We promptly discovered that the castle was in far better condition than we had anticipated, as many castles in Romania are in relative ruin. Whole banquet halls, bathrooms, bedrooms, and ramparts were mostly, if not entirely, restored. Original furniture from the castle had been found in surrounding villages and in the possession of interesting figures who’s methods of obtaining the rare furniture is questionable. Yet, parts of the castle were in stark disrepair. Needless to say, the castle would be condemned before it would be a tourist attraction in the United States. Rooms with mysterious holes that seem to lead to nowhere. Creaky wooden spiral staircases into towers with support trusses for floors. Things are different here to put it bluntly. As the sunlight drifted from the valley we decided to make our way back home.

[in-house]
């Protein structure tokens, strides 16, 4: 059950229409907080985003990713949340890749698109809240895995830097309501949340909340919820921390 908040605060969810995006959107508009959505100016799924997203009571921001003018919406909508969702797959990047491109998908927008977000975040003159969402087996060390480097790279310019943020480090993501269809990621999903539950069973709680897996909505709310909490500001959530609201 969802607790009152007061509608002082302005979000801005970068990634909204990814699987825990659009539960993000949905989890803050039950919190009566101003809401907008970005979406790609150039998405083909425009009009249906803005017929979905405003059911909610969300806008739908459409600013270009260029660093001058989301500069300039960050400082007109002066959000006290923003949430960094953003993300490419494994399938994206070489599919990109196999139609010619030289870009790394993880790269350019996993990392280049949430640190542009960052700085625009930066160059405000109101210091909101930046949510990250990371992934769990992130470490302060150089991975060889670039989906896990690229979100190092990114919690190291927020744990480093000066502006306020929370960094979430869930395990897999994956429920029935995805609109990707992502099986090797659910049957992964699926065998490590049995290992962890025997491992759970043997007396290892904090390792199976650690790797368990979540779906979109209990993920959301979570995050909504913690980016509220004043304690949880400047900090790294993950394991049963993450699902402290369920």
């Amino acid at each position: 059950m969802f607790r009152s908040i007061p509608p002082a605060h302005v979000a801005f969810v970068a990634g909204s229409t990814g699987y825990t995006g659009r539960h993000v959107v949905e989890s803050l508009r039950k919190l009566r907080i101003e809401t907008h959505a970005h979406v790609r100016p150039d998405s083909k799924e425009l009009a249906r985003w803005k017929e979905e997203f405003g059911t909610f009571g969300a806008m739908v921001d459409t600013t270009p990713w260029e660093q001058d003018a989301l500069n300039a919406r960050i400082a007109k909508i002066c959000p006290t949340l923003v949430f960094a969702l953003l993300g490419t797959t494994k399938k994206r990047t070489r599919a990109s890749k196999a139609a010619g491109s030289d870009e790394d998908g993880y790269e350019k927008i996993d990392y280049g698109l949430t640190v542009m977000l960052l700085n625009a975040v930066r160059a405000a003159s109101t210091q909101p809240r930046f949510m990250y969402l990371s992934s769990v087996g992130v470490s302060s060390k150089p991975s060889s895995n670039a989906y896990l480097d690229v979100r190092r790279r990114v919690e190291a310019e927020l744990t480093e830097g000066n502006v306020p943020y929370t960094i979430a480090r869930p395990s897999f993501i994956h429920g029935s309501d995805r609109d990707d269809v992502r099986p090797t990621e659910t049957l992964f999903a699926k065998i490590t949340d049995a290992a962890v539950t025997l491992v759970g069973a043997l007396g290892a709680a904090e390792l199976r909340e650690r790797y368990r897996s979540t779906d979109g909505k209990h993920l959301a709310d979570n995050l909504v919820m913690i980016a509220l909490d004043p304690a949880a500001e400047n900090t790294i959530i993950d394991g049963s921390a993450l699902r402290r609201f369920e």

In the morning I spent time walking around the exploring Targu Mures, or Marosvásárhely in Hungarian, as Anna went to visit her grandmother at her apartment in town. I finally finished off another roll of Portra 400 while discovering sites such as the beautifully ironic socialist-realist McDonalds in the city center. We returned home for a summer bbq, and the last one of the summer for me. Sausages, čevapi, coleslaw, potatoes, clear chicken soup, steamed carrots, chicken and peppers charred on skewers. Nectarines fell from the tree in the backyard of house. A proper bbq if any, without the very American BBQ Sauce of course. After lunch we made the trek back to Cluj-Napoca, as it was Sunday afternoon and the work week beckoned us back to our apartment spaces. But this Monday morning would be no pleasant start to the week.